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CBA has 'a bet each way' on mortgage channels

by Reporter11 minute read
CBA, mortgage channels

The outgoing CEO of CBA, Ian Narev, has said that the bank has “a bet each way” on mortgage distribution, backing both broker and direct channels.

At the Morningstar Individual Investor Conference in Sydney on Friday (6 October), the outgoing CEO of the Commonwealth Bank (CBA), Ian Narev, was asked what the “ongoing role of mortgage brokers” was, given that the big four bank owns a 20 per cent share of Mortgage Choice and all of Aussie

In response, Mr Narev said that it was hedging its bets.

“We bought a third share in Aussie Home Loans in 2008 and, as people will know, we bought the remainder of it over time and finished. We now own 100 per cent [of it] as of August. 


“The fundamental view we have got is two-fold on mortgage brokers. Number one is, they play an important role in the mortgage market for customers. There is a group of customers currently, and always will be, for whom the proposition of brokers is very important, which is: 'I am making one of the biggest decisions of my life and I want to be able to go to somebody who is going to be able to give me help in working out which is the best home loan for me.'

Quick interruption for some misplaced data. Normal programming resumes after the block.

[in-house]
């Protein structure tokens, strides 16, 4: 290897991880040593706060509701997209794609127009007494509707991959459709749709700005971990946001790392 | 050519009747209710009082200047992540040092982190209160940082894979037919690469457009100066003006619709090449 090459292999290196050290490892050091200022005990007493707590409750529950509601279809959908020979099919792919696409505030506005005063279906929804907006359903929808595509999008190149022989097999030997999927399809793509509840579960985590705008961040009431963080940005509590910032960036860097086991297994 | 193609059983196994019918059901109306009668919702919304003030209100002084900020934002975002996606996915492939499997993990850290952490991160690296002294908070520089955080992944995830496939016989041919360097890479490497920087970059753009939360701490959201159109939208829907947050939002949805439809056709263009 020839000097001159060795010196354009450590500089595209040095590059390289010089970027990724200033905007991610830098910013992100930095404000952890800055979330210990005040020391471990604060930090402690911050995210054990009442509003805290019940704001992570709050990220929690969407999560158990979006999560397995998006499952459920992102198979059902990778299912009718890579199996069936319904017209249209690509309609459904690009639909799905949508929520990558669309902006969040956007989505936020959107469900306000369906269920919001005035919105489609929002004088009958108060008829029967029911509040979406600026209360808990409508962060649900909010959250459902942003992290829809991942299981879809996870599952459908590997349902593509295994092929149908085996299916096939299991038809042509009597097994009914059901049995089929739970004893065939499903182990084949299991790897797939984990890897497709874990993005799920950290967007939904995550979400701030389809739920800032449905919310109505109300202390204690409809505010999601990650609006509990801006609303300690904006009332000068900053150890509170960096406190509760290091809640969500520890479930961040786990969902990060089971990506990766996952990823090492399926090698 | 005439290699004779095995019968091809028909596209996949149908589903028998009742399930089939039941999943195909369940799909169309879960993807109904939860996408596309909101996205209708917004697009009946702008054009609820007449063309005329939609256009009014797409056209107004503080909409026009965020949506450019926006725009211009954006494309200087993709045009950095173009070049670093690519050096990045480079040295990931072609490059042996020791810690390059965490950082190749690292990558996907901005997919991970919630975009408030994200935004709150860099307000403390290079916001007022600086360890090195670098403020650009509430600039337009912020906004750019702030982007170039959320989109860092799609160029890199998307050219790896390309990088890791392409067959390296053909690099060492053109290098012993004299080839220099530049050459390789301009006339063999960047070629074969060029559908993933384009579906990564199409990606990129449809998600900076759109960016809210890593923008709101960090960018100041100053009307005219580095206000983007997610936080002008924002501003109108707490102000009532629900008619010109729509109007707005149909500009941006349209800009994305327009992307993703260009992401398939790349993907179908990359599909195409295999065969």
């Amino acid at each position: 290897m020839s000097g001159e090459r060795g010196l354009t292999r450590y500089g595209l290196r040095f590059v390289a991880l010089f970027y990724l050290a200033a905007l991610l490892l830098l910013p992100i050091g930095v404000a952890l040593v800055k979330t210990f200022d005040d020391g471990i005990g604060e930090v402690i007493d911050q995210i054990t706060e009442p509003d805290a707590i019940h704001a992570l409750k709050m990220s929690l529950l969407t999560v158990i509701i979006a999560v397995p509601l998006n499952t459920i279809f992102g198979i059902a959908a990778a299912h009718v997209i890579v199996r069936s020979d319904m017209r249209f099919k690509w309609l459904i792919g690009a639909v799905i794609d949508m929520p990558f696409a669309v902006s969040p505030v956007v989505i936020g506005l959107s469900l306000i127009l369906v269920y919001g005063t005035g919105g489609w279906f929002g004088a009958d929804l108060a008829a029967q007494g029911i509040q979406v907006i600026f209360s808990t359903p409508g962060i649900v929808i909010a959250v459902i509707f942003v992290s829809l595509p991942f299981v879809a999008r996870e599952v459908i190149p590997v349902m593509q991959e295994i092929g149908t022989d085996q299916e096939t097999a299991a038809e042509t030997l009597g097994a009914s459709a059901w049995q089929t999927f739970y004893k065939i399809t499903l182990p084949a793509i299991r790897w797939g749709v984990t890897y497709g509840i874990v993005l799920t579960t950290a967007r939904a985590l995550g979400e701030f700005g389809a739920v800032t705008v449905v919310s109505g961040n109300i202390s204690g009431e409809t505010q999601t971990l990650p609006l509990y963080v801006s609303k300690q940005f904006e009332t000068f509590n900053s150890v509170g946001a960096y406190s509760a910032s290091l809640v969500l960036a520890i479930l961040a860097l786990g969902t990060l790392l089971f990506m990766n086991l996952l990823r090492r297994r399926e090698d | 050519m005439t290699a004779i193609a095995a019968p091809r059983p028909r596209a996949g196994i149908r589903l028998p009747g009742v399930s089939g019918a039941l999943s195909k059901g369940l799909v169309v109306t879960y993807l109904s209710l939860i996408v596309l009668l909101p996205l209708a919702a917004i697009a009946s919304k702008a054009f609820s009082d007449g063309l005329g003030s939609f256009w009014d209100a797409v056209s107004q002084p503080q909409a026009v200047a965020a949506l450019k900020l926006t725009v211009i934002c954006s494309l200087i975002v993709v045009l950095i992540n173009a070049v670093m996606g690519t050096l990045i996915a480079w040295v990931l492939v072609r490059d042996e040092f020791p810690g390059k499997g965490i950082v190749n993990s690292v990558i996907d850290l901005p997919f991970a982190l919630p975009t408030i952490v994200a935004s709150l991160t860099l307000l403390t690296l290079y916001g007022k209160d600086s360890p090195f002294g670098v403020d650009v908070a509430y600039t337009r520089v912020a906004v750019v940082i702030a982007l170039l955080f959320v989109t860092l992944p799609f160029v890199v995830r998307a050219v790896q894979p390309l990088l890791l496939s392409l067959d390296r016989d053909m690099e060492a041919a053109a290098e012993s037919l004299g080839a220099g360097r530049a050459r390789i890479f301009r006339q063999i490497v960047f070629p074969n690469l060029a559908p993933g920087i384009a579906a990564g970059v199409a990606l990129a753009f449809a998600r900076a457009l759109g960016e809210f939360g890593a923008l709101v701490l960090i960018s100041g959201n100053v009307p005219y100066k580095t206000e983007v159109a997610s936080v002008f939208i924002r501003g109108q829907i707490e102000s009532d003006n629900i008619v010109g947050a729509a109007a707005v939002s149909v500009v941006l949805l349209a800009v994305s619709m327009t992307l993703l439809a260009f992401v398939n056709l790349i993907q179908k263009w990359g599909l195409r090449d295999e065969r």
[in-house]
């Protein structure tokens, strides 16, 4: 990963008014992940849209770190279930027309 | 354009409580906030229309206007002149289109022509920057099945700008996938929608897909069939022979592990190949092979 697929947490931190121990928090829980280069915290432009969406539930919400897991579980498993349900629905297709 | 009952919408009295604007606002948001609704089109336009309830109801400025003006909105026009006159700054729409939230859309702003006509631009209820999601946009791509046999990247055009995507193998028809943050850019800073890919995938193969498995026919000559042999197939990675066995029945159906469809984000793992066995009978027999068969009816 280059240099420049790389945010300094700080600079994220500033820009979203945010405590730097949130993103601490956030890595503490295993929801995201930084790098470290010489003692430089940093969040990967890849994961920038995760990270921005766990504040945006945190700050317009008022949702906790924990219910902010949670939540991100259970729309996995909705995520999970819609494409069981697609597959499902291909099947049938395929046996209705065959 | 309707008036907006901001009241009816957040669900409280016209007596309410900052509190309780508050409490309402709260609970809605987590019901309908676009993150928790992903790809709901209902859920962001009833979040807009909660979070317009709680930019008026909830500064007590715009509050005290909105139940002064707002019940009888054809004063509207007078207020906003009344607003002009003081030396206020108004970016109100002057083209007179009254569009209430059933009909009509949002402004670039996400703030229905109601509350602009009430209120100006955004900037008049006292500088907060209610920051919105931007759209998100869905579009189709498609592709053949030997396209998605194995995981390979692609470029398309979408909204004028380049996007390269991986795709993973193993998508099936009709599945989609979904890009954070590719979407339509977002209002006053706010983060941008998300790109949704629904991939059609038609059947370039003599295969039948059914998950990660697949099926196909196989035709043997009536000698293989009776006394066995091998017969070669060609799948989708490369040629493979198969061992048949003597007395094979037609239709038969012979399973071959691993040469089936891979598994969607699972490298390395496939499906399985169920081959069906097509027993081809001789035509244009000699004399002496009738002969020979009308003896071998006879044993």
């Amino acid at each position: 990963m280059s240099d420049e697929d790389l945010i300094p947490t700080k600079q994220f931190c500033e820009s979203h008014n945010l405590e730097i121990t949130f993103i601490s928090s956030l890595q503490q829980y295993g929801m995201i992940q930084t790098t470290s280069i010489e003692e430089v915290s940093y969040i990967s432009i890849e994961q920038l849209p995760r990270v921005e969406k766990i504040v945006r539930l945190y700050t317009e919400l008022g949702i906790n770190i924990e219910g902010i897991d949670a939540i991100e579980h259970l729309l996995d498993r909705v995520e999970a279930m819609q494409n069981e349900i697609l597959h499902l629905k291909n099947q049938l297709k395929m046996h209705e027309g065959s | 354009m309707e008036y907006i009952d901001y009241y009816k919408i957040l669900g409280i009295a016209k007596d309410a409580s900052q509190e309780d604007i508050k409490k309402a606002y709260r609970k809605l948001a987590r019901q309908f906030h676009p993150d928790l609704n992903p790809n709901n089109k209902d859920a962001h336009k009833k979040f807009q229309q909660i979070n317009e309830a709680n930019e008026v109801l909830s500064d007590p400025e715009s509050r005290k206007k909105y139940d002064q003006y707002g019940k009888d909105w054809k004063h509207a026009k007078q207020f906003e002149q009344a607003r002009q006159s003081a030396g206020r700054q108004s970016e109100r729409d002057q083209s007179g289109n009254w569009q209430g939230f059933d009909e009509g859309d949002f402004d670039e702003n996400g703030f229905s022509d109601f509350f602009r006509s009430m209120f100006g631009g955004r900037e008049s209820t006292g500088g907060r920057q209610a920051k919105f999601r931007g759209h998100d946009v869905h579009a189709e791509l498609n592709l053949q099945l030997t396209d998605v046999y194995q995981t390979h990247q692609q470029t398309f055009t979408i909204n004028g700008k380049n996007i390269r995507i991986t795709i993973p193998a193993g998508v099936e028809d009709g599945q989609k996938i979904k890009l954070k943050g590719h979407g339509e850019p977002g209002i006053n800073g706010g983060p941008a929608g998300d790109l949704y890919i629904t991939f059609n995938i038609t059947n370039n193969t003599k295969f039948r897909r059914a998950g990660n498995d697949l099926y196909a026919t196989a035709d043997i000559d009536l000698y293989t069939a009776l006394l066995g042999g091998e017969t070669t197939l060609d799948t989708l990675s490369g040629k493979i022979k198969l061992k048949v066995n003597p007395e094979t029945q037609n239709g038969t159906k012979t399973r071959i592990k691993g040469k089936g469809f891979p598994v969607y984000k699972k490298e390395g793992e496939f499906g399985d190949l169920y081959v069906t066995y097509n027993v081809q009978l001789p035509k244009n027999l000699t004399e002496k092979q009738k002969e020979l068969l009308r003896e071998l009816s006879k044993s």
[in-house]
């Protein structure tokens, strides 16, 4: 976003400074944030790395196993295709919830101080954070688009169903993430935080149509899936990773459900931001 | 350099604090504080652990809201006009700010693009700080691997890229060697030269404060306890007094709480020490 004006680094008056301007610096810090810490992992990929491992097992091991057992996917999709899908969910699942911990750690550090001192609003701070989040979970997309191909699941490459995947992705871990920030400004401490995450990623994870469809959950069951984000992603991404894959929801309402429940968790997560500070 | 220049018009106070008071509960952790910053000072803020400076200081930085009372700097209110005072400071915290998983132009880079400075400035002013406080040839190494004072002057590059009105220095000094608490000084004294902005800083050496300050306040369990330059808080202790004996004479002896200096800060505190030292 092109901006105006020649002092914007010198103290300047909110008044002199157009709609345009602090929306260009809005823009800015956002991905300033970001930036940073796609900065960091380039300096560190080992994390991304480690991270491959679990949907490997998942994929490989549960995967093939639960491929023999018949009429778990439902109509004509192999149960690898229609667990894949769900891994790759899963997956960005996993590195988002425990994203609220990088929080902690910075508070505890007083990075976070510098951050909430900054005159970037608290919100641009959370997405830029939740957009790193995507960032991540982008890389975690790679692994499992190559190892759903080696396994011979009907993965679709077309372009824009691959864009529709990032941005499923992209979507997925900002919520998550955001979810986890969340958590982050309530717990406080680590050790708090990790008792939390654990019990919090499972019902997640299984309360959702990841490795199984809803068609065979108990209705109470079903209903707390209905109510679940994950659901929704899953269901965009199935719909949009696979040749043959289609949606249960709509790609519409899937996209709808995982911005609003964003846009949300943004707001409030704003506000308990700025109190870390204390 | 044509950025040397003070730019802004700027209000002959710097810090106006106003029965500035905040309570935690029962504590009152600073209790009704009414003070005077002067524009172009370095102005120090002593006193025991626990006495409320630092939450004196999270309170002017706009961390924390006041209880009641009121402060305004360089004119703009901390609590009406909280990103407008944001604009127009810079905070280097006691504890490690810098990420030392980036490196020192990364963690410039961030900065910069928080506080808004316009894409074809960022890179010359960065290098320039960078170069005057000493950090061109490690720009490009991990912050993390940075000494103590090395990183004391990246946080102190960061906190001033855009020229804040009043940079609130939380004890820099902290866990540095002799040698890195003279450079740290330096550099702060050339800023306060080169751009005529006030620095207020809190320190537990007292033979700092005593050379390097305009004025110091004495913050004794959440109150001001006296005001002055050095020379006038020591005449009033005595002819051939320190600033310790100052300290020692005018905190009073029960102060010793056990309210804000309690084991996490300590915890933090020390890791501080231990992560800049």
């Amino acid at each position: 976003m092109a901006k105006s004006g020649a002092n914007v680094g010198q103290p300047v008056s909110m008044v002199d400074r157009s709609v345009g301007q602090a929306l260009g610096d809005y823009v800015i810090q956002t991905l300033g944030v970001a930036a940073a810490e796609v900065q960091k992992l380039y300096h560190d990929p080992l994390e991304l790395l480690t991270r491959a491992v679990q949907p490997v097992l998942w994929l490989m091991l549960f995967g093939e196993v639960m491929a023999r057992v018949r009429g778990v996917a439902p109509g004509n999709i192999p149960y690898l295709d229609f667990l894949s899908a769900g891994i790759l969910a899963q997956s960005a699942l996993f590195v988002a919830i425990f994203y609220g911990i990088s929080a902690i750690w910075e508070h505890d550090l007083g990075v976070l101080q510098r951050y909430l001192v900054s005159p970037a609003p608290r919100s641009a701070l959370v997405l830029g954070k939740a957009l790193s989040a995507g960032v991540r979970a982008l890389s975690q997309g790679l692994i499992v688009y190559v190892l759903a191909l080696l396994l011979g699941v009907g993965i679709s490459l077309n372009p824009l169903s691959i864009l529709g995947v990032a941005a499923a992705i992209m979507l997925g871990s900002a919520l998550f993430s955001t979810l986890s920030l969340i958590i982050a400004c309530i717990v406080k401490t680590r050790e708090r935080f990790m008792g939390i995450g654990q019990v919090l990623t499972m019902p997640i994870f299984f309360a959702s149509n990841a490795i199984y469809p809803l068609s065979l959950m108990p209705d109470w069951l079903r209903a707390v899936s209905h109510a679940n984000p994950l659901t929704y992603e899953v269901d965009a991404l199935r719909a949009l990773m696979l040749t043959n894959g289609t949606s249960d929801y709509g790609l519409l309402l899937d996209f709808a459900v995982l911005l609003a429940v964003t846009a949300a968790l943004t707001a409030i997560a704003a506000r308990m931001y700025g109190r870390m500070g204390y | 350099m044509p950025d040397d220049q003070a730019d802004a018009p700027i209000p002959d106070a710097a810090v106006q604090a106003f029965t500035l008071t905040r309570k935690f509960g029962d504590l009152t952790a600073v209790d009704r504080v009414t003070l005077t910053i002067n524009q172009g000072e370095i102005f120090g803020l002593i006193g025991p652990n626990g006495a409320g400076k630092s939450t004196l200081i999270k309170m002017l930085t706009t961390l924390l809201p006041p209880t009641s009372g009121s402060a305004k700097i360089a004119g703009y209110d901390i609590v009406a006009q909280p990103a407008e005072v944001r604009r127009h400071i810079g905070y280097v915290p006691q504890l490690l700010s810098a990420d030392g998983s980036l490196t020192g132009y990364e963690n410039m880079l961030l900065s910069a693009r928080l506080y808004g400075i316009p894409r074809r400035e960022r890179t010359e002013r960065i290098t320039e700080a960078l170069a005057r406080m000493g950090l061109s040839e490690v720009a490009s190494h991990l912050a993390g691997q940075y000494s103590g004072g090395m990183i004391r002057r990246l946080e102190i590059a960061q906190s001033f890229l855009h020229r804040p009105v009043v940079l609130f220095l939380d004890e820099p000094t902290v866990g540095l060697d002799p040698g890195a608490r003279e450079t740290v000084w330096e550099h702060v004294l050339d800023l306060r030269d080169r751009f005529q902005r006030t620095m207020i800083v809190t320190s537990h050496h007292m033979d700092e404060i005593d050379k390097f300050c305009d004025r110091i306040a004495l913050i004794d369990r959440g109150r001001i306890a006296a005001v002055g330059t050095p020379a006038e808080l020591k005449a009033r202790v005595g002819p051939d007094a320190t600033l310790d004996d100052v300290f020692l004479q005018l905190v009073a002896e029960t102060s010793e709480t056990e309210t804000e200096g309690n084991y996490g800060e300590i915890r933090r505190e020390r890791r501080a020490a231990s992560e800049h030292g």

“Our view was, that is going to be a critical part of the mortgage market into the future, and therefore we should be part of it while keeping Aussie entirely independent.”

However, Mr Narev noted that the direct channel was also of importance to the bank (he has previously said that the “preference” was for customers to go through the proprietary channel). 

Indeed, The Adviser broke a story earlier this year in which a branch of the bank was found to be actively trying to refinance broker customers by offering reduced rates.

Mr Narev told the conference: “Beyond that, we have said we want to make it as attractive to our own customers as we possibly can to do their mortgages directly.

“So, we are putting lenders in the branches, we are upgrading our technology, we are making sure our pricing works because we actually want our customers to do business with us directly.

“So, in a sense, strategically, we are having a bet each way.”

Mr Narev concluded: “We are acknowledging the importance of the broker segment to customers and participating in it, both through ownership and cooperation, and we are trying to make the experience for our propriety customers as good as it possibly can be.”

The bank has around 1.8 million mortgage customers and has been pushing out a range of technological innovations in recent months, including a new interest-only simulator for broker customers.

It has been through a period of major upheaval in recent months, following allegations of “serious and systemic non-compliance” with anti-money laundering and counter-terrorism laws and changes to its senior management.

As well as the departure of Mr Narev next year, it was recently announced that the chief executive and managing director of New Zealand–based ASB Bank (a subsidiary of the Commonwealth Bank), Barbara Chapman, will retire in 2018, while Annabel Spring, the head of the bank’s wealth business, will leave at the end of the year following the sale of the bank’s wealth business.

[Related: CBA CEO apologises to brokers]

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